Since the founding of London, the mighty Thames has been the city’s main artery, linking north and south, east and west, encouraging business, activity and recreation. But at night, the river becomes a ribbon of darkness, a place that few enjoy and at odds with the ambition to make London a 24 hour city. This project will bring light, energy, beauty and recreation to the river and at the flick of a switch, transform the city at night.Despite waxing lyrical, Rothschild's words did not impress critic Oliver Wainwright of The Guardian. "[It’s] simply not true. The river already shines with a series of conflicting color schemes that speaks more of London’s chaotic character than a curated nightly show," he said. Wainwright also poured scorn on Adjaye's proposal, remarking that the 17 pavilions the architect proposes alongside each of the bridges adds "more clutter to the streetscape." The project will be privately funded. So far, though, $11.8 million is still required. It's also worth pointing out that the infamously costly (and not yet built) Garden Bridge by Thomas Heatherwick started life in a similar vein. The shortlisted six's videos can be found below meanwhile images are in the gallery above. Blurring Boundaries Adjaye Associates with Cai Guo-Qiang, Chris Ofili, Larry Bell, Jeremy Deller, Philippe Parreno, Richard Woods, Mariko Mori, Lorna Simpson, Teresita Fernández, Joana Vasconcelos, Angela Bulloch, Thukral & Tagra, Katharina Grosse, Glenn Ligon, Doug Aitken, Tomás Saraceno, onedotzero digital consultants, Plan A Consultants, DHA, Hurley Palmer Flatt, AKT II, AECOM, Arup, Sir Robert McAlpine, Tavernor Consultancy, DP9, Four Communications, Hayes Davidson digital visualizers, Bosch, and iGuzzini.
The Eternal Story of the River Thames AL_A, Asif Kapadia, Simon Stephens, SEAM Design, Arup, GROSS. MAX., Mark Filip, Soundings, and DP9.
Synchronizing the City: Its Natural and Urban Rhythms Diller Scofidio + Renfro with Oliver Beer, Arup, Copper Consultancy, L’Observatoire International, Penoyre & Prasad, Jennifer Tipton, and Transsolar.
Thames Nocturne Sam Jacob Studio and Simon Heijdens with Studio Dekka, Daisy Froud, Elliott Wood, Jackson Coles, and Professor John Tyrer.
A River Ain’t Too Much To Light Les Éclairagistes Associés (L.E.A.), ecqi ltd. and Federico Pietrella in association with GVA Lighting Europe Limited and ewo srl.
Current Leo Villareal with Lifschutz Davidson Sandilands and Future\Pace. Atelier Ten, Beckett Rankine, Bradley Hemmings, Core Five, Futurecity, Greenwich +Docklands International Festival, MBNA Thames Clippers, Montagu Evans, Pentagram, and Price & Myers.
Winners are due to be announced in early December with work on the 17 bridges being completed in phases between 2018 and 2020.
When night falls, outdoor lighting can provide a sense of safety or romantic ambiance, or even change the design of an entire space. These innovative products offer endless applications.
LED Floodlights BEGA
The symmetrical light distribution of this product is ideal for illuminating squares, plazas, or other open areas. Additional single or twin adjustable, high-performance LED floodlights can be used to accentuate facades, trees, or other design elements. The fixtures are made of die-cast and extruded aluminum, available in four finishes.
The perfect solution for college and corporate campuses, as well as other highly trafficked public spaces, Wiremold stations include combinations of standard GFCI power outlets and USB outlets, in addition to LED lighting. The stations are available with device storage shelves and come in three standard finishes, with custom options.
Part sculpture, part mood lighting, Ipnos is modeled after traditional paper lanterns. A top plate could easily be attached to the ultralight metal box to turn this lamp into a table.
EDGE Wet Pinnacle Architectural Lighting
Building off of EDGE Evolution, Pinnacle created EDGE Wet to offer a clean, slim design in an indoor-outdoor luminaire that could withstand the elements. EDGE Wet is available in three- and six-inch apertures in both direct and bi-directional light distributions.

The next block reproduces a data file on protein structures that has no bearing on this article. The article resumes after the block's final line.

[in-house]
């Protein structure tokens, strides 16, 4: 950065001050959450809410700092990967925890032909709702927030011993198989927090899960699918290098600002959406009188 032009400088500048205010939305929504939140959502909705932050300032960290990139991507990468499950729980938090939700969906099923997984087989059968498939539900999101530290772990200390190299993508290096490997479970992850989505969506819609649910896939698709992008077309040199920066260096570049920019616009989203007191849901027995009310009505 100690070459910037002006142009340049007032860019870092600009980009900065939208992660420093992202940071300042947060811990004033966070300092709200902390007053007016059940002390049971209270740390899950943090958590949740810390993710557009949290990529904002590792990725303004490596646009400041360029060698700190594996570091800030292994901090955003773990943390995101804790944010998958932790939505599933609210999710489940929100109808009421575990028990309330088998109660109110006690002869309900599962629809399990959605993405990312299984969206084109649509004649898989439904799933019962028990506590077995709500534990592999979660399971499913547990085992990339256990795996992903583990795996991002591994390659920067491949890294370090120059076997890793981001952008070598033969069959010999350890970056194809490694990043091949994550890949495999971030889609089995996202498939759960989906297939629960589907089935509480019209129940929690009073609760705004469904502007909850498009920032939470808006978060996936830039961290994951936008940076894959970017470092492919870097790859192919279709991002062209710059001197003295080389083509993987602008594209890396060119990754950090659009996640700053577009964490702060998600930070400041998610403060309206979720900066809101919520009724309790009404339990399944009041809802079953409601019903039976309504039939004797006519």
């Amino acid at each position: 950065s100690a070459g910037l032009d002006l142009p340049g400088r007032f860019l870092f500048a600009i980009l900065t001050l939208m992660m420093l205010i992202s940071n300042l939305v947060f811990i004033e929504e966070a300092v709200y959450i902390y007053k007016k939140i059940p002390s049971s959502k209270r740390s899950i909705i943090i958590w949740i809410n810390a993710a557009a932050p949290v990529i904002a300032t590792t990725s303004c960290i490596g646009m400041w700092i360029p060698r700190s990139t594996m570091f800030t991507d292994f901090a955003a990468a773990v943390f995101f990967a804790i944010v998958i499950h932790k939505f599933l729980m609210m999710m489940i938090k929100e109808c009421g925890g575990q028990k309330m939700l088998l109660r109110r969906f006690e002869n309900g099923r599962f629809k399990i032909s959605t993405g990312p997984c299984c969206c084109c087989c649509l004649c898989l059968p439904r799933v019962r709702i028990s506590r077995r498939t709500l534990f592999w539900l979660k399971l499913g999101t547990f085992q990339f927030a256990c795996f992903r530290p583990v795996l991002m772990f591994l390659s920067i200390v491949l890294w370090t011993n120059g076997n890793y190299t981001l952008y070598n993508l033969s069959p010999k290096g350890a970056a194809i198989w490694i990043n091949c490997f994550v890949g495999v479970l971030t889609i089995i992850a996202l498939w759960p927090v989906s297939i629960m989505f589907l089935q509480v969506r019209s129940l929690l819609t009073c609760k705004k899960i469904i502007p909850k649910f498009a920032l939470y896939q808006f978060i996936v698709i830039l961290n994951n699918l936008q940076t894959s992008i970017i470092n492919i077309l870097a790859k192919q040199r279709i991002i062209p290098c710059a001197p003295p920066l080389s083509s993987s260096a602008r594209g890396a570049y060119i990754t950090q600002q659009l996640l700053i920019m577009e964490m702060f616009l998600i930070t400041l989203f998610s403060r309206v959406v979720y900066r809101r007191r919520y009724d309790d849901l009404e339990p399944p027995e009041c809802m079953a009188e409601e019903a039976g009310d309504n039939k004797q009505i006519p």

Outsider Outdoor Floor Global Lighting
When designer Jacco Maris discovered 500 headlights salvaged from Russian tractors, he was inspired to create his original line of interior floor lamps, which has now been translated into an outdoor version, available in black, silver, and white aluminum.
Ashbery Robert A.M. Stern Architects for Landscape Forms
Robert A.M. Stern Architects was inspired by the archetypal gas lamps that illuminated America’s streets and parks in the era before electric lighting—not in an overtly romantic way but rather aiming to reinterpret their purposeful elegance for our own time, according to Daniel Lobitz, a partner at the firm. A separate LED element set with an open metal frame resembles a flame and casts beautiful, even light.
KicK Architectural Area Lighting
The award-winning KicK collection has been expanded to include mini sizes, including new wall-mount and bollard options. KicK’s unique design and fully shielded optical system make it the first angled luminaire capable of IES distributions without any uplight.
Available in bronze, silver, or white finishes, these step lights are UL listed for wet locations and range in size from 2.5 to 6 inches to accommodate a variety of different spaces. For beachside applications, four of the nine styles have an amber-light option, making them sea turtle friendly.
Brooklyn lighting company Roll & Hill is opening its first-ever showroom in Manhattan’s Soho district May 14. Together with architecture firm Husband Wife, with which the company previously partnered for its Euroluce stand in Milan, and designer Jason Miller, Roll & Hill created a space that reflected its boutique offerings. Founder Jason Miller established the company in 2010 to offer high-quality local craftsmanship (the factory is located in Sunset Park) to a mass audience—working with independent designers such as Lindsey Adelman, Fort Standard, Philippe Malouin, and Formafantasma. The showroom is meant to be a reflection of its luxury wares: “I think lighting often acts as a counterpoint to architecture. I have heard it described as ‘jewelry for the home,’ and I wanted to create an environment that would allow the lights to do just that,” said Miller.
To achieve this effect, the building was completely gutted and elegantly redone in white open spaces punctuated by simple fluted columns, oblong archways, delicate staircases, and gently curving walls. The 4,000-square-foot, four-story showroom opens with a first floor that functions like a traditional gallery (“Without the stuffiness,” Miller clarified), while the second floor is viewed as the “library floor” and the third floor “has a sexy ’70s vibe,” both with plush carpets and wood paneling, accompanied by exclusively designed furniture by Miller, Malouin, and Finn Juhl. “I was looking for a place…that felt intimate. I think it does exactly what I was hoping.”